What is a “Carpet Allowance”?

carpet alloawnceCarpet allowance. Painting allowance. My house needs some upkeep allowance.

Whatever you want to call it, the idea is that the home owner doesn’t want to spend the money to replace the carpet or paint or do whatever. Instead, they want to provide the potential home buyer with some money to do it themselves once they move in. Sometimes this shows up in the actual sales price of the house. Price A for a pristine, move-in, updated home. Price B for a house that’s seen some wear and tear and needs a little fixin’ up.

A lot of the time, though, it shows up in what home owners like to call the carpet allowance. This is where the home owner says, “Ok, Mr.& Ms. Home Buyer, I know the carpet is a little worn out. You probably would like to replace it. Why don’t we offer a $4,000 carpet allowance so you can put the carpet of your choice in once the deal is closed.”

There Is No Such Thing As “A Carpet Allowance”

The intention is a good one but, unfortunately, there is no line item on the final settlement statement that says “Carpet Allowance” or “Painting Allowance” or “New Kitchen Allowance”. In fact, such a line item might be a red flag to mortgage companies about the overall condition of the home and they might not want to lend the money to the home buyer to buy the house.

Whoa! Would that ever be bad news for everybody!

There is this thing called a “Seller Credit to the Buyer”. It can be a percentage of the sales price or it can be a certain dollar amount. It’s perfectly acceptable to mortgage companies.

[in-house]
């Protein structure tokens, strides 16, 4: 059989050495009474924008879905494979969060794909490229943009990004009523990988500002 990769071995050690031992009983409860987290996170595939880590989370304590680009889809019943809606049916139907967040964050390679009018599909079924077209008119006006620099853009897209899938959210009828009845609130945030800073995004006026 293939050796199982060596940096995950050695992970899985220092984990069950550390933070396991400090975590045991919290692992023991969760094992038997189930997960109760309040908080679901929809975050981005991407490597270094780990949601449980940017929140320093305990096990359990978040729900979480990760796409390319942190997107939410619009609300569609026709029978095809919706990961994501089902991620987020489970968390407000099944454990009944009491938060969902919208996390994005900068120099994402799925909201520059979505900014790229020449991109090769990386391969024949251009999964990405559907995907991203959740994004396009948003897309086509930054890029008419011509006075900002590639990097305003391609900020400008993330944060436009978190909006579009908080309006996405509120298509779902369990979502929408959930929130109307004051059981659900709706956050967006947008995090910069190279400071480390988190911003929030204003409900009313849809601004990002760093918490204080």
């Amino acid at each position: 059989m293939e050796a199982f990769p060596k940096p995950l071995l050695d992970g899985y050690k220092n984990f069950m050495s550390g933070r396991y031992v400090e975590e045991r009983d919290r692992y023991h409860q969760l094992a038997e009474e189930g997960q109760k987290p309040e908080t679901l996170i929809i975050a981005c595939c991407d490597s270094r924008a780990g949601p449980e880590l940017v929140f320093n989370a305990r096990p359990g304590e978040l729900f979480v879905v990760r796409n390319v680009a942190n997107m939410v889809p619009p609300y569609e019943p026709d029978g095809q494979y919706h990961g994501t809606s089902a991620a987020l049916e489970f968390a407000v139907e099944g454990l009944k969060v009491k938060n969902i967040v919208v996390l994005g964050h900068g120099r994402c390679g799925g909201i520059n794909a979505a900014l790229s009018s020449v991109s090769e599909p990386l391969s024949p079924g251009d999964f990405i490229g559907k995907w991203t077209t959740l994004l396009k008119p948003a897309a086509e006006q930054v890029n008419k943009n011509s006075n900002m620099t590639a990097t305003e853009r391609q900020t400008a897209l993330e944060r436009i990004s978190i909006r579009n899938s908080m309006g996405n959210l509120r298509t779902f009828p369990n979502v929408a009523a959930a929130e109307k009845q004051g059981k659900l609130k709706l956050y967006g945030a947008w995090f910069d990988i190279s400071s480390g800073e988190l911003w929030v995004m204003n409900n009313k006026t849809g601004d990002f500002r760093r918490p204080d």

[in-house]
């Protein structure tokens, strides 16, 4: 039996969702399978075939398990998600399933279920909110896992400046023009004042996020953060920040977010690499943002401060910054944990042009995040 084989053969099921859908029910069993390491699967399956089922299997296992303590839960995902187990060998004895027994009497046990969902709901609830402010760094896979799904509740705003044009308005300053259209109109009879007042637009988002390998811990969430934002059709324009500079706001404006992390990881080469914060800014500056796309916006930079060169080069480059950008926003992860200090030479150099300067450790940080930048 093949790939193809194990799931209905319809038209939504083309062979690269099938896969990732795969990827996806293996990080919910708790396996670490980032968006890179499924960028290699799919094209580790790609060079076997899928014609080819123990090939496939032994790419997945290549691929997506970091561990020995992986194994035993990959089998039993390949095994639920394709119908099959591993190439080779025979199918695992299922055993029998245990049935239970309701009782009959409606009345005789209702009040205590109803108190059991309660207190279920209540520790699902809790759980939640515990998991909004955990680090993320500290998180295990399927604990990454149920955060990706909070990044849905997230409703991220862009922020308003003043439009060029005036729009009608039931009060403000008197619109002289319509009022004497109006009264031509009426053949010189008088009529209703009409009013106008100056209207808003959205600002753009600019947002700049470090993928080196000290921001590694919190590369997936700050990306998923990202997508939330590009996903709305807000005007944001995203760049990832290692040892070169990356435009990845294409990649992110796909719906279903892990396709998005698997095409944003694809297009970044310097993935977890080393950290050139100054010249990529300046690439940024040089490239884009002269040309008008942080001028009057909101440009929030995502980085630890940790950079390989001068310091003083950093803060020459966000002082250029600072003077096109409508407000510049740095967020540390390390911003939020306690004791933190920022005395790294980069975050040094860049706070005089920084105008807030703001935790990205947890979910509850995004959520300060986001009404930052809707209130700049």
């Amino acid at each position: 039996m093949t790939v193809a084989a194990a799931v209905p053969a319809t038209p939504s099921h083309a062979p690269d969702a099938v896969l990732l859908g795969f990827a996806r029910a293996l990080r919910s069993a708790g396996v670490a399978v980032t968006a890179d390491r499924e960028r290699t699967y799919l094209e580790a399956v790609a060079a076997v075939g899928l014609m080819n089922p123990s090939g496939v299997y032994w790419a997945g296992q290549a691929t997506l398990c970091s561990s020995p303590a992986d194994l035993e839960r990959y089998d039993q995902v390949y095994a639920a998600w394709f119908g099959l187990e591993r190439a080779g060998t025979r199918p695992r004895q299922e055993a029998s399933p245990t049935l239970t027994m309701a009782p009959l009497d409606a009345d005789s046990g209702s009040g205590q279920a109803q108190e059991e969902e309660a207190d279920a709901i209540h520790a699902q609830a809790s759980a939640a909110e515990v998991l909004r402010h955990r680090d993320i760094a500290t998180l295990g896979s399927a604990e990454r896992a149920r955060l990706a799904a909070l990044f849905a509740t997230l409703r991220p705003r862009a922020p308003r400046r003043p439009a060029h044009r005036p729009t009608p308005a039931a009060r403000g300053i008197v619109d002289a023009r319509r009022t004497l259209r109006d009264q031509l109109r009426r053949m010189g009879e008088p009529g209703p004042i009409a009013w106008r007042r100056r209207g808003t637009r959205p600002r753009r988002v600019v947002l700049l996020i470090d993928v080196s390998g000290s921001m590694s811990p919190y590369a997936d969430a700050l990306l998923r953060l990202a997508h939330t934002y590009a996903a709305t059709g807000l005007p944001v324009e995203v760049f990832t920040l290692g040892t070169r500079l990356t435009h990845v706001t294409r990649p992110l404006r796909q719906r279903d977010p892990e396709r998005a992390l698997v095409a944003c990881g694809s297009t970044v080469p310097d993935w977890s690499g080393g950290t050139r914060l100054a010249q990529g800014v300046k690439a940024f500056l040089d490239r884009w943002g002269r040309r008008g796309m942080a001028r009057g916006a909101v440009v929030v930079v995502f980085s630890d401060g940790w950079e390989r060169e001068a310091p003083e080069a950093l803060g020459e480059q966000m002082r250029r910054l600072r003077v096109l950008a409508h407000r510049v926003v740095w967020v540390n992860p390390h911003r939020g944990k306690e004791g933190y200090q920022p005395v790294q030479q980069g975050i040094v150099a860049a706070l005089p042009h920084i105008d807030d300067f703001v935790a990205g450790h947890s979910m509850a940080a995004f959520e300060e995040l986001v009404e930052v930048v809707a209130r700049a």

The “Seller Credit to the Buyer” doesn’t specify how that credit can be used.

Sure. The buyer can use it to install new carpet or paint or whatever. What it’s really used for, though, is to defray some of the buyer’s out-of-pocket, cash costs associated with buying the house. Things like the appraisal or title insurance or the transfer and recordation fees charged by the State and County.

You see, if the buyer doesn’t have to come out-of-pocket for all those closing costs, they have cash to pay for carpet or paint or the new kitchen.

So, it’s not really a “carpet allowance”. It’s the “anything I want to use it for but it’s really to eliminate some or all of my closing costs” allowance.

Of course, the net effect to the home seller is the same as if they lowered the price of the home. Whether they decrease the price of the house or they offer a Seller Credit to the Buyer, it’s all the same. The net proceeds they receive after all their costs (like paying off the mortgage) will be reduced by whatever the give the buyer in the form a of credit.

Fix It Or Leave It Alone?

Your Realtor should be able to help you with estimating your net proceeds. They can tell you what you might pocket if you sell for Price A or Price B and what you might pocket if you provide the buyer with a credit toward their closing costs.

That way you can decide whether it might be cheaper for you to put in a new carpet or just have it professionally cleaned. You can decide that you would rather not deal with contractors and all the disruption that causes and price your home accordingly.

It’s really more of art than a science. Everything sells at the right price. Pumping a bunch of money into a home may not be worth it. It may be cheaper to offer a Seller Credit to the Buyer. On the other hand, a pretty home in pristine, move-in condition can command a higher price and it will almost certainly sell a whole hell of a lot quicker.

Talk it over with your Realtor to see what makes sense. Remember, though, it’s not a “carpet allowance”.

About Ken Montville

Ken Montville is a RealtorĀ® and Associate Broker with RE/MAX United Real Estate in the beautiful Maryland Suburbs of Washington, DC. He has been selling nice homes since 1999. Way back in the 20th Century.

When Ken Is not doing the real estate thing he can be found all over social media in places too numerous to mention and he listens to jazz, reads a little (mostly non-fiction), hangs out with the Rotary Club of College Park, MD and can be found blogging at MDSuburbanHomes.com